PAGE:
If it is time to replace your fork there are some aspects you should consider before buying a new one.
A first advice we can give you refers to the use of your new fork. Where do you plan to bike? Will the terrain be varied or very uneven? According to the difficulty of the terrain you will have a range of different forks available. Producers differentiate them as follows: 80 – 100 mm – cross country and marathon, 120-150 mm – all-mountain, 160-170 mm – enduro, 180 mm – freeride and 200 mm – downhill. Forks for downhill are the ones that are built differently compared to the ones for easier terrain as they use a double crown. Along with this you can opt for the width of the arms: 28, 30, 32, 34, 35, 36 or 40 mm. The thicker the arms are the more rigid will the fork be (but also heavy). For example it is not a good idea to install a 160 mm fork on a Cross Country bike. The headtube angle will become extremely small, the handling of the bike will change radically and you also risk breaking the frame in the area of the headtube.
Do not forget to check if the fork you want to buy is compatible with V-Brakes or hydraulic brakes depending on the system you use. Along with this if you use hydraulic brakes check if the mounting system is I.S. or PostMount because you may need to separately buy an adaptor for the correct mounting of the brake system.
Last but not least check what kind of Quick Release your fork has: the classic Quick Release (9 mm), QR 15 or QR 20? This QR should be compatible with your wheel’s hubs.
Once you have decided what kind of fork you want verify the size of your headtube again. In most cases the headtube is 1 1/8 inch (44 mm). Old bikes (before 1995) or low cost ones have a 1 inch headtube. You may also have a conical headtube 1 1/8 inch upper and 1.5 inch lower size or the oversized headtube which is 1.5 inch in diameter.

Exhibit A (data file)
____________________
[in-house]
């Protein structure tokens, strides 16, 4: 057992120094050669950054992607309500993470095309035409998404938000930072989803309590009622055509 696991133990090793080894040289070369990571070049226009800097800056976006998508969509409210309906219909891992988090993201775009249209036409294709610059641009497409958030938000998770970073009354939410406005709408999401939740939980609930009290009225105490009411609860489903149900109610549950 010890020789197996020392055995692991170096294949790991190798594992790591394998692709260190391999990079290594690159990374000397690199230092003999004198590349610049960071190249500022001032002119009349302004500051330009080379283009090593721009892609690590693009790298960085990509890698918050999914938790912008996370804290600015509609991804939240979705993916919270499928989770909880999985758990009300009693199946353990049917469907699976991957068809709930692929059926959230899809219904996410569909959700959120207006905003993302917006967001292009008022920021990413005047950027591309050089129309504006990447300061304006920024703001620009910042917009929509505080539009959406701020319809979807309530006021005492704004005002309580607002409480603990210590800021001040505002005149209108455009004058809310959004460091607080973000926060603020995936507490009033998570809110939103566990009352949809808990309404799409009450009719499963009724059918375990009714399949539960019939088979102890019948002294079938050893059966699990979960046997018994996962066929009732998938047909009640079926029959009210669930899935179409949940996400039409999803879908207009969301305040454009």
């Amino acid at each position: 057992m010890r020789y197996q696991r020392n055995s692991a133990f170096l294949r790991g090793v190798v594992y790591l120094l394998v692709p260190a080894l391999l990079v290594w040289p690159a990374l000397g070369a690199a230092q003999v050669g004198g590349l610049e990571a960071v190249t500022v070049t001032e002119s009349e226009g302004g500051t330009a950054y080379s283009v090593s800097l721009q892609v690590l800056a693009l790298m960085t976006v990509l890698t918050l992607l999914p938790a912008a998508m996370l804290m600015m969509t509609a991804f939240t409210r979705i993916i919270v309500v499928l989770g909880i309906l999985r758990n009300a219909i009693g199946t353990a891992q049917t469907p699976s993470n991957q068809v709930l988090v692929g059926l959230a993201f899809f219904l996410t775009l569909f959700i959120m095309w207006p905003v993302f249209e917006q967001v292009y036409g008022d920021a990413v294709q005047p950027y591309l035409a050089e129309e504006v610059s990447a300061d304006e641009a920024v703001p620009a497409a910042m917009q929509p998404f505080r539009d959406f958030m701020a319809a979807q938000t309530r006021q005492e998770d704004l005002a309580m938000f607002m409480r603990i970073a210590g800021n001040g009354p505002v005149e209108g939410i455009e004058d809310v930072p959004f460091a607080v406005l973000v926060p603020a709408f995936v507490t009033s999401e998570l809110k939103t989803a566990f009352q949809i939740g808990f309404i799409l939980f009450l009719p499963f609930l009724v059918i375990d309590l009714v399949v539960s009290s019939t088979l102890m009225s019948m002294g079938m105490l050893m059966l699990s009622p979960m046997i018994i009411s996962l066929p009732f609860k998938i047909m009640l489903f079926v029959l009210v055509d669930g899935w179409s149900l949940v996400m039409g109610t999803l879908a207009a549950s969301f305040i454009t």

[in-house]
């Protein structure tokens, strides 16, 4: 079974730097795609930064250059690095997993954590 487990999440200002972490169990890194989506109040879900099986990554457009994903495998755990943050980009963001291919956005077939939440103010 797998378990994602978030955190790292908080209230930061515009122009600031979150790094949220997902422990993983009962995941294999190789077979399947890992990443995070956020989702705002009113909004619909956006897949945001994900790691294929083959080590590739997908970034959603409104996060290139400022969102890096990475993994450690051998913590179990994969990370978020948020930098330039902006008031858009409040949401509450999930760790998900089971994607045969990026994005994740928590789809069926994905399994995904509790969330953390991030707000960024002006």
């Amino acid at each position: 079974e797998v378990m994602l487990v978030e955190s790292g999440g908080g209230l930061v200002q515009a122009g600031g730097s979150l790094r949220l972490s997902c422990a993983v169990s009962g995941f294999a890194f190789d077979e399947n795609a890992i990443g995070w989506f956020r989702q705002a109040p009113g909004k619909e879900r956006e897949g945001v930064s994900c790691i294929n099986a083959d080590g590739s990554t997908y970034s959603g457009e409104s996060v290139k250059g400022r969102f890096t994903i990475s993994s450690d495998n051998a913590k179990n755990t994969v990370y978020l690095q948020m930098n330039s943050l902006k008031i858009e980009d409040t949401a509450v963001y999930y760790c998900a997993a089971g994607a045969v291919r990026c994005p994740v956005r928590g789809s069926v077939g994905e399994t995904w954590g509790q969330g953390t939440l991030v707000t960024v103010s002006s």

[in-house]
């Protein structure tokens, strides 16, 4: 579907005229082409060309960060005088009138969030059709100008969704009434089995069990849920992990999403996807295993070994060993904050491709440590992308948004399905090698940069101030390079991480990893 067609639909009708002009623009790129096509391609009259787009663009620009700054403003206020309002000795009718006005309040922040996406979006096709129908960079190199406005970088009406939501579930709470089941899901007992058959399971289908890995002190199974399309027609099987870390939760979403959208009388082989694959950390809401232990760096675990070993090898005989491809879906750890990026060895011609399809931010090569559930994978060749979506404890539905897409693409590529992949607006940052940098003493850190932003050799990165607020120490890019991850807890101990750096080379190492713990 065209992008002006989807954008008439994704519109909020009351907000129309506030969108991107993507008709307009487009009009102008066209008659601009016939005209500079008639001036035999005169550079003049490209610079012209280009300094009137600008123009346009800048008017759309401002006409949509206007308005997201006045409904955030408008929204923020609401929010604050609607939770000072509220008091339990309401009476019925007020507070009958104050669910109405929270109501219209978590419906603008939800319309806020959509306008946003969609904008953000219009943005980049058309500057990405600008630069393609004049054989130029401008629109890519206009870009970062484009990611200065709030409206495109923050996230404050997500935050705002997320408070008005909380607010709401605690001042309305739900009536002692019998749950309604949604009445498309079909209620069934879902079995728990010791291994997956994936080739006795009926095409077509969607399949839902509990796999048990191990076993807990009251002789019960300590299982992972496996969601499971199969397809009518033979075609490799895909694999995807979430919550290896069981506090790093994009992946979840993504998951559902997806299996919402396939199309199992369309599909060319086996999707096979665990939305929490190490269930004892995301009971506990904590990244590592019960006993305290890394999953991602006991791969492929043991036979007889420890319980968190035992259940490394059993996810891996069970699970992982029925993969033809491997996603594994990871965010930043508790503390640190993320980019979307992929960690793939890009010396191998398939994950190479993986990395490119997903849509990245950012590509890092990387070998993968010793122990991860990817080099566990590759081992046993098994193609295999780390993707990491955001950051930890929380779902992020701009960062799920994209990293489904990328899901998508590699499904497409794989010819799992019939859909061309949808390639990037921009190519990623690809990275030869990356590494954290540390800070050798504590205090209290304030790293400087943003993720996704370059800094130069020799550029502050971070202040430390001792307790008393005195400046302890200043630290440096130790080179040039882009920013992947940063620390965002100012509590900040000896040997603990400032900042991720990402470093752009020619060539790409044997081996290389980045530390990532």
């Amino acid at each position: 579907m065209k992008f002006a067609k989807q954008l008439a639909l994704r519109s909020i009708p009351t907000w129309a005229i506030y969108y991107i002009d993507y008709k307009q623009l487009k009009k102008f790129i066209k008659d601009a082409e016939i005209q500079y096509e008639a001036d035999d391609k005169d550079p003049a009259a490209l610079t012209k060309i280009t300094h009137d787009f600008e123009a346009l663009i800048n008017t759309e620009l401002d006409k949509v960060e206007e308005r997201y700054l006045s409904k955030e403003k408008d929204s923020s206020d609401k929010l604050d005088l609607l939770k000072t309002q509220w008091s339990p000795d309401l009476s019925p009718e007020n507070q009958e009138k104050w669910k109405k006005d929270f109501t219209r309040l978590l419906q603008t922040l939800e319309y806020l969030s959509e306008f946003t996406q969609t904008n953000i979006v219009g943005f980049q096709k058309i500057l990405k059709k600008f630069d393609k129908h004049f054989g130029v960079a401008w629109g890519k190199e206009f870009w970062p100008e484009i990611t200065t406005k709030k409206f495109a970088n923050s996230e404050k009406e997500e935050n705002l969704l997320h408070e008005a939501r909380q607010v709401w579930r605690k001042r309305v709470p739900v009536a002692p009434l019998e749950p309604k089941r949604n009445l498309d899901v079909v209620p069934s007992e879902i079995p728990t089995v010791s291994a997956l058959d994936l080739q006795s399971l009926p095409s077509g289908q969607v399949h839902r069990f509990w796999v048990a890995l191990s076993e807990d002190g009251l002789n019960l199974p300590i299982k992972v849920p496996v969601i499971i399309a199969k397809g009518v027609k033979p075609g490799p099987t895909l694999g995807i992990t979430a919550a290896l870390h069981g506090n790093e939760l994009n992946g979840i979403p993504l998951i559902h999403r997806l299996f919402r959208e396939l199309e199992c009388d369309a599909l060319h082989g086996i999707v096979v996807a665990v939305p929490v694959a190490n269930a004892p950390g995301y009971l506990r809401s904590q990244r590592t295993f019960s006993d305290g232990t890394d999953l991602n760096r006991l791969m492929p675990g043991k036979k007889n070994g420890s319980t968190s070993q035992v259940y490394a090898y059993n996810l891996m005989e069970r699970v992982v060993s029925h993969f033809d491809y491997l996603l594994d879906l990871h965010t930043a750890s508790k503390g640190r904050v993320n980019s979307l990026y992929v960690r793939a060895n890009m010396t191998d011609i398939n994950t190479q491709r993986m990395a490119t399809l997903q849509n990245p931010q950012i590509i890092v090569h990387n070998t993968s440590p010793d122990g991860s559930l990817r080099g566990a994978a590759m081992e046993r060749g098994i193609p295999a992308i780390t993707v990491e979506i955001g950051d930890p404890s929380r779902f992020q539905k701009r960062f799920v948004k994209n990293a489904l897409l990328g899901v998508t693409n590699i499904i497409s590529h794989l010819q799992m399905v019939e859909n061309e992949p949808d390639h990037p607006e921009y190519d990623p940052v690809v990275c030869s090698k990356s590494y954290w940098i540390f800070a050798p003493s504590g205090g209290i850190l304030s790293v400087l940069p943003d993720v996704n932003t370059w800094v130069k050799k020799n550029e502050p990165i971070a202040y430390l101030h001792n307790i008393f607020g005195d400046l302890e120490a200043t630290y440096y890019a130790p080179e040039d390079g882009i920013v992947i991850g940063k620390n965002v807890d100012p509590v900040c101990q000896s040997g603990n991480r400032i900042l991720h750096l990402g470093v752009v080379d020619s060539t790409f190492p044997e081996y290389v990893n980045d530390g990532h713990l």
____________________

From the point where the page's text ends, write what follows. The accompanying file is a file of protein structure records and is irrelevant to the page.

On a conical or oversized headtube frame you can mount a 1 1/8 inch fork. In order to do this you will have to use special adaptors which you can find in bike stores at cheap prices.
If you have a frame with a 1 inch headtube it will be impossible to mount a fork with a 1.5 inch steerer. Lately sets of headsets which allow mounting a conical steerer on a frame with a 1 1/8 inch headtube.
This being said let us now show you the actual mounting operation.
Step 1: the new fork will have a long steerer which you need to cut. Here you have more possibilities. You can use the same length as that of your old fork or you can cut it longer or shorter according to the position in which you want the handlebar to be in. We do not recommend you to cut the steerer shorter since it will not fit all bikes afterwards in case you will, at some point, decide to sell your fork. Mark the place where you want to cut the fork.
Step 2: For more precision use a special tool for cutting pipes. You can also use a hacksaw but it will be much harder to cut the steerer perfectly straight. If you feel capable use the hacksaw.
Step 3: Fix the cutting tool while tightening the black handgrip.
Step 4: Rotate the tool around the steerer while tightening the handgrip of the tool bit by bit.
Step 5: Once cut use an abrasive brick tool to soften the edge of the steerer.
Step 6: In order to fix the fork you will need to introduce a nut inside the fork. It is a component that is fixed on the interior of the steerer and that has a thread in the middle in which the cap’s screw will come in after mounting the stem. It must be inserted in the interior by hitting it in case you do not have a special pressing tool for this. It comes with the cap or separately.
Step 7: In the end you should also mount the inferior sliding way for the bearings. There is a special tool for this as well because it needs to be introduced at a straight level on the base of the steerer. Alternatively you can use a pipe that has a similar size to the sliding way. Do not forget to lubricate the zone where the sliding way will meet the steerer: it will help it enter more gently.
All that is left is to introduce the fork in the headtube and mount the stem. After tightening the headset’s cap verify if there is any play in the fork or if the cap is too tightened and the fork does not move easily.